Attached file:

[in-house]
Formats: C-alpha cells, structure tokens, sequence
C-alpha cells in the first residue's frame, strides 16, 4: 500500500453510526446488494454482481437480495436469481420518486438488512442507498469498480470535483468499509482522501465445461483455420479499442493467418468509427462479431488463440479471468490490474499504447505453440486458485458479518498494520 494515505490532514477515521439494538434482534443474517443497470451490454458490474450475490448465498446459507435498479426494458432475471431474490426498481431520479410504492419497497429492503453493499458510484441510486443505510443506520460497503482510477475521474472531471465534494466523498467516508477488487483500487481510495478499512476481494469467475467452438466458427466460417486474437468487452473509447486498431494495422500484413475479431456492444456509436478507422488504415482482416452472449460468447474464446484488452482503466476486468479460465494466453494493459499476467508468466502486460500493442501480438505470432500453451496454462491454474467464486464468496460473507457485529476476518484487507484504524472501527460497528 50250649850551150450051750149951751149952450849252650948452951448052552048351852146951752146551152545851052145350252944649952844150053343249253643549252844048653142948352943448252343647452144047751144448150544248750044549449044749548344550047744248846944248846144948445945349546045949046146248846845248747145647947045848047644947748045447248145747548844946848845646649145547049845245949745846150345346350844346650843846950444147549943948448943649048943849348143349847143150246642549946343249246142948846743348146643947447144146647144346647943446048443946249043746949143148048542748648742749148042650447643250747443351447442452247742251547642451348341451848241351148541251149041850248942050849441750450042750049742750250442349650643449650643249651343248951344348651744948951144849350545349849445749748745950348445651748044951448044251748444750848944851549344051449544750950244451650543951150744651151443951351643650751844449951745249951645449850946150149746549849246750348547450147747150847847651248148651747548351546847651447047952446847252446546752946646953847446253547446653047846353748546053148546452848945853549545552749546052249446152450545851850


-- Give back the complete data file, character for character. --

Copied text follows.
[in-house]
Formats: C-alpha cells, structure tokens, sequence
C-alpha cells in the first residue's frame, strides 16, 4: 500500500453510526446488494454482481437480495436469481420518486438488512442507498469498480470535483468499509482522501465445461483455420479499442493467418468509427462479431488463440479471468490490474499504447505453440486458485458479518498494520 494515505490532514477515521439494538434482534443474517443497470451490454458490474450475490448465498446459507435498479426494458432475471431474490426498481431520479410504492419497497429492503453493499458510484441510486443505510443506520460497503482510477475521474472531471465534494466523498467516508477488487483500487481510495478499512476481494469467475467452438466458427466460417486474437468487452473509447486498431494495422500484413475479431456492444456509436478507422488504415482482416452472449460468447474464446484488452482503466476486468479460465494466453494493459499476467508468466502486460500493442501480438505470432500453451496454462491454474467464486464468496460473507457485529476476518484487507484504524472501527460497528 50250649850551150450051750149951751149952450849252650948452951448052552048351852146951752146551152545851052145350252944649952844150053343249253643549252844048653142948352943448252343647452144047751144448150544248750044549449044749548344550047744248846944248846144948445945349546045949046146248846845248747145647947045848047644947748045447248145747548844946848845646649145547049845245949745846150345346350844346650843846950444147549943948448943649048943849348143349847143150246642549946343249246142948846743348146643947447144146647144346647943446048443946249043746949143148048542748648742749148042650447643250747443351447442452247742251547642451348341451848241351148541251149041850248942050849441750450042750049742750250442349650643449650643249651343248951344348651744948951144849350545349849445749748745950348445651748044951448044251748444750848944851549344051449544750950244451650543951150744651151443951351643650751844449951745249951645449850946150149746549849246750348547450147747150847847651248148651747548351546847651447047952446847252446546752946646953847446253547446653047846353748546053148546452848945853549545552749546052249446152450545851850